Personal Website CSS Project
The goal of this project is to update your personal website's CSS. You are expected to work independently.
This project calls for you to reference and adapt earlier tutorials. The intent is that you will apply what you have learned in a new circumstance. If you have questions, please refer to the FAQ before you ask me.
Create a copy of your personal website before you begin. It is entirely possible that you will wish to return to your original version for reference. It is also possible that ultimately, you will prefer the original. However, your goal should be to create a dramatic improvement in the site by successfully applying what you have learned about CSS.
- Open Windows Explorer
- Navigate to your network folder
- Right-Click your personal website root folder, and choose "Copy"
- Right-Click the workspace, and choose "Paste"
- Rename your root folder as follows:
- Return to Dreamweaver
- Create a new site definition for your new CSS version. Click here for a tutorial if you've forgotten how.
- Delete existing page-specific CSS by deleting <style> from the CSS Styles Panel. Do this on each page separately.
- The ONE exception is the CSS you might have created for a SPRY Menu. You may leave this CSS where it is- it should not create any conflicts with your new CSS.
- Adapt the CSS tutorial to create a new CSS document. Use your new CSS to update and improve your personal website. Name your new document personal_website.css.
Include the following elements in your personal website's CSS, in the following order:
- For each text element (p, h1, h2, h3, etc.), you must include at least the following properties:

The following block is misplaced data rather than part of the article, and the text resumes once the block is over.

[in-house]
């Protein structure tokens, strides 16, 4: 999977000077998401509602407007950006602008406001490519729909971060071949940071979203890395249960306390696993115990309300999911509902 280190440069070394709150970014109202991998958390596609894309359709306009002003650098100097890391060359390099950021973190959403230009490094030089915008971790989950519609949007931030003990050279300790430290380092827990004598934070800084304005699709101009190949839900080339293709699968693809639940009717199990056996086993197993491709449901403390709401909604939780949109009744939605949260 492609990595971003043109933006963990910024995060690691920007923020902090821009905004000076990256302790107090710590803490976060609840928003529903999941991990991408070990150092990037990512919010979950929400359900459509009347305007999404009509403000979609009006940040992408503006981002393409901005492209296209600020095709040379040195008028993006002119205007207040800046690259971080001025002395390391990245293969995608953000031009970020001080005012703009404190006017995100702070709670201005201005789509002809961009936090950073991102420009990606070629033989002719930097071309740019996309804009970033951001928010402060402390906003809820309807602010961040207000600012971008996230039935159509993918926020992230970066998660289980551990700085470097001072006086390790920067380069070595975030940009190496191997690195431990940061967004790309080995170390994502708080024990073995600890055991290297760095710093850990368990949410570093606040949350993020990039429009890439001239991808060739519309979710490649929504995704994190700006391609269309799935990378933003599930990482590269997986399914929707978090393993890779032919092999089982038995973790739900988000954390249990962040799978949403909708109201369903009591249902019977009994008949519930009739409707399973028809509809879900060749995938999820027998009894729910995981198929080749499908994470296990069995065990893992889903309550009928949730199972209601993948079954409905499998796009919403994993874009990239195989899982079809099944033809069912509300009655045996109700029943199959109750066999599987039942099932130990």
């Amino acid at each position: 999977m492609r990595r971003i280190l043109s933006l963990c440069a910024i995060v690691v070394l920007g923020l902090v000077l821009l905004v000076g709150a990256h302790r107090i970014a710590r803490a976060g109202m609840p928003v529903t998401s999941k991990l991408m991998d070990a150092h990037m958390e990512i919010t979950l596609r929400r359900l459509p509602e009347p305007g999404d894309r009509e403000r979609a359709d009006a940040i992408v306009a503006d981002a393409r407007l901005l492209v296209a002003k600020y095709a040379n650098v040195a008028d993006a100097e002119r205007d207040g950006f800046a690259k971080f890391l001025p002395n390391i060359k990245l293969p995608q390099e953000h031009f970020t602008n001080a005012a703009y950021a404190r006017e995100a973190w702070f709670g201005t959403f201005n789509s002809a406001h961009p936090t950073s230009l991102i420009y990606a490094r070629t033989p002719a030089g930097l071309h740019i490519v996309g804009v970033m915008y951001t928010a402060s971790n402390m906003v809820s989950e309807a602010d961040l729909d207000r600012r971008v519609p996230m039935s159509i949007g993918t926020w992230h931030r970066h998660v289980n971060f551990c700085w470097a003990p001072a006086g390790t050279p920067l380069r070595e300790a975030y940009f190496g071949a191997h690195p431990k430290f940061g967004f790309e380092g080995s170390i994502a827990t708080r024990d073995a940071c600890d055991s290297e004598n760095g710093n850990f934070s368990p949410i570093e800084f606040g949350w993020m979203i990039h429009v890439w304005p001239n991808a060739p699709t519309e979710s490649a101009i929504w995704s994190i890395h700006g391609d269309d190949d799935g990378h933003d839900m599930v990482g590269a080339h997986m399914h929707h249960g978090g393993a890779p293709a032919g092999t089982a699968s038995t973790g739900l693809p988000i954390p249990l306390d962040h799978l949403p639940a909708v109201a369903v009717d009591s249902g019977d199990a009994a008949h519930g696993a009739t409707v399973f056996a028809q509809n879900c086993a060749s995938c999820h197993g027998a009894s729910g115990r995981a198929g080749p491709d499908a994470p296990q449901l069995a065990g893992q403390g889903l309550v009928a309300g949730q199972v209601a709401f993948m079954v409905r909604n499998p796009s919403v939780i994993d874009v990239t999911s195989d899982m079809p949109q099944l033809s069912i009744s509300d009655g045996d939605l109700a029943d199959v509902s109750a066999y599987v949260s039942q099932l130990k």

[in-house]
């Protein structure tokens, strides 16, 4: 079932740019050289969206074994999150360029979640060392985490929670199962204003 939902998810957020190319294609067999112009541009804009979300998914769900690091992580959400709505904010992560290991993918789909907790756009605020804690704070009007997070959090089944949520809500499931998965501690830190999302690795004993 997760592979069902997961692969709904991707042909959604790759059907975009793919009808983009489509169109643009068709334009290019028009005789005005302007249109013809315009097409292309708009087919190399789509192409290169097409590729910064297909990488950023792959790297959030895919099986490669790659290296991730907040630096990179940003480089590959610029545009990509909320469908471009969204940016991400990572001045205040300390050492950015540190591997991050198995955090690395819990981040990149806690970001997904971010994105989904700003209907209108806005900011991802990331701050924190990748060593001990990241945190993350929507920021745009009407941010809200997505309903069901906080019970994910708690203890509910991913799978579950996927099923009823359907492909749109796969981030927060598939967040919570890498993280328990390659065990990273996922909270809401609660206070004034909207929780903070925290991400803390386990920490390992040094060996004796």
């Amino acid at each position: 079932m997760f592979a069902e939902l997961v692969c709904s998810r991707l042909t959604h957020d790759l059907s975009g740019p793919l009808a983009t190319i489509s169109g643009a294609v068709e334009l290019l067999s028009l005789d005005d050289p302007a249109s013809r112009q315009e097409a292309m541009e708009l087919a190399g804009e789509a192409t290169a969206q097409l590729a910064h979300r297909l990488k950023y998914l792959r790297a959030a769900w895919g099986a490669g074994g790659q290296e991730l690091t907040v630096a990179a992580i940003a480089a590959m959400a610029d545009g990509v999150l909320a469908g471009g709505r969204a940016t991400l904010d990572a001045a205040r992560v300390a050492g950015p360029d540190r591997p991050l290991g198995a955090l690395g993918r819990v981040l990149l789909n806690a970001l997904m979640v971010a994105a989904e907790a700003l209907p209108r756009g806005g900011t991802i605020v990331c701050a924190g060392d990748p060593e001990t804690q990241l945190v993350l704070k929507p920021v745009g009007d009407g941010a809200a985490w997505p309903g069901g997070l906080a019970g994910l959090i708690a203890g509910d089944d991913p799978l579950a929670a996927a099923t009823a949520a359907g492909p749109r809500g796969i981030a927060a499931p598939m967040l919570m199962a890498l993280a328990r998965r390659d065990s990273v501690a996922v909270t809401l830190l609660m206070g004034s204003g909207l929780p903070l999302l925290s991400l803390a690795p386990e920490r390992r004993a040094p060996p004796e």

- Font Family
- Link your CSS to each page of your website.
- Show evidence of each CSS element on your web pages. This means going back into your pages and formatting the appropriate elements on your pages, especially h1, h2, and h3.
- When your CSS is complete, print the CSS document from Dreamweaver.
If everything is bold, there is no bold.
If you have set your paragraph (p) weight to bold (either on the page or in the CSS), undo it. Set your paragraph weight in your CSS to normal. If you find that the text does not stand out as much as you want it to, adjust the font, size, and color- not the weight.
Choose your fonts carefully this time around. Read the information below, and use it to guide your font choices.
*Special thanks to Kaitlyn Gurman for providing the image below.
source: Joust Multimedia
Q: Is it okay if my tables still have background colors? Does it mean that something is wrong?
A: Yes, it's fine, and no, nothing is wrong. Background colors in tables are independent of the CSS background color. On the other hand, you might choose to go back and alter the background colors of the tables to suit your new CSS color scheme.
Q: Do we have to use a light background color and dark text?
A: Yes. High contrast and readability remain essential.
Q: Do we have to use San Serif fonts?
A: No. You may use any fonts you wish in your CSS. As stated above, "Stick to two fonts. Three if you must, but use it sparingly." A typical strategy that professional web designers use is to use one font for body text and default text, and a different font for headings. Any more than three fonts tends to look like a ransom note.